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Drink for Wellbeing

It is important to try to drink at least 1.6 litres of fluids each day to replace what you lose when you breathe, sweat and urinate

Swap sugary drinks for water or a diluted juice. Water contains no sugar or calories and has huge benefits for your skin, body, mind and wallet. Cutting down on sugary drinks will also help you cut calories from your diet.

Sugary drinks, including alcoholic drinks, are often high in calories and can increase the risk of weight gain and serious health conditions.

Did you know?

  • 500ml of cola contains the equivalent of 9 teaspoons of sugar.
  • A small latte contains around 120 calories; a white coffee is only around 18 calories.
  • A large 250ml glass of wine has 250 calories, equivalent to eating a Mars Bar.
  • A pint of 5% lager, beer or cider has around 170 calories. Four pints will notch up 680 calories, equivalent to a McDonald's Double Cheeseburger and small fries.

Cutting down on alcohol could mean that you feel better, look better and have more money to spare.

Try upping the number of alcohol-free nights you have each week.

If it has become a regular habit for you to drink at home beware that our own measures of alcohol tend to be much more generous!

It is estimated that alcohol dependence affects 4% of the population in England aged 16-65.

  • Women should not regularly drink more than 2 – 3 units a day and men should not regularly drink more than 3 – 4 a day.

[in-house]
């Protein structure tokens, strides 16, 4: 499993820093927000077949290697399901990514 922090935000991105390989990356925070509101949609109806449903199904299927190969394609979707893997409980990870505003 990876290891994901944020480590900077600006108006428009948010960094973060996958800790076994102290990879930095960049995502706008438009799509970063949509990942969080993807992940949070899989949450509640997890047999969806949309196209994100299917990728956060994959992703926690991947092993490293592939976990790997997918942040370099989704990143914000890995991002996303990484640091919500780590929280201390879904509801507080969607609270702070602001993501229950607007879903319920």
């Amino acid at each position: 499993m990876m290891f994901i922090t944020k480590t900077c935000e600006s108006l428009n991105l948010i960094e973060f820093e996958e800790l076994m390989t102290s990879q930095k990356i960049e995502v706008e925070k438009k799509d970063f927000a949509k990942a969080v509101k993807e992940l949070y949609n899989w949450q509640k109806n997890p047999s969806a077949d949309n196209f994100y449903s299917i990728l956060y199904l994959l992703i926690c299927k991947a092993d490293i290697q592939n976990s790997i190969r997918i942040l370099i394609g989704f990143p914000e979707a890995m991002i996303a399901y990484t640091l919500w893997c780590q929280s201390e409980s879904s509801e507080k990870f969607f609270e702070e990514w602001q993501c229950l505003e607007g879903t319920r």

• A large 250ml glass of wine is 3.3 units, 1 bottle of wine is 10 units.
  • A can of 4% lager, beer or cider is 1.8 units, a pint is 2.3 units.

Some misconceptions are that if you don’t drink during the week you have saved up your units to splurge at the weekend. Large quantities of alcohol can give our organs a hard time, which can lead to liver damage, heart attacks, reduced fertility and some cancers.

A further misconception is that alcohol can help you sleep. You may get to sleep easier but alcohol suppresses your breathing, giving you a less restful night’s sleep.

You will also wake up in the morning with less of a hangover if you:

  • Make every other drink water
  • Chose singles instead of doubles
  • Drink small rather than large glasses of wine
  • Drink halves instead of pints
  • Remember: never leave your drinks unattended.

Darker coloured alcohol also increases your hangover symptoms, as they contain more chemicals and toxins than lighter alcohol such as gin and vodka.

Why Drink Less – The Sobering Facts

  • Binge drinking is defined as drinking eight or more units of alcohol in one session if you are a man, and more than six units in one session, if you are a woman
  • Drinking accounts for 40% of all drinking occasions among men and 22% by women
  • 1 in 5 24 year olds have had sex they later regretted and 1 in 10 have been unable to remember if they had sex the night before
  • If you are caught drink driving you risk a fine of up to £5,000, a minimum 12-month driving ban and a criminal record

To find out how much you’re really drinking go to the NHS Change4Life pages to use the Drinks Checker or download the Drinks Tracker app

If you’re on medication check with your doctor to see if it’s safe to mix it with alcohol.

It is fine to drink tea, coffee and drinks with caffeine, as long as they are part of a balanced diet and do not account for your whole fluid intake.

Caffeine temporarily makes us feel more alert but too much can cause sleeping difficulty and an increase heart rate, among other effects. To overcome this replace your normal coffee with a decaffeinated drink before bed.

For Help and advice on Drinking well contact Student Services or call Worcestershire Pathways to recovery on:

Evesham 01386 444 380

Kidderminster 01562 823 211

Malvern 01684 578 368

Redditch 01527 406920

Worcester 01905 721020 or 019050724853


The content of our Drink for Wellbeing page has been reviewed by our Healthy Eating Champion, Alison Winson.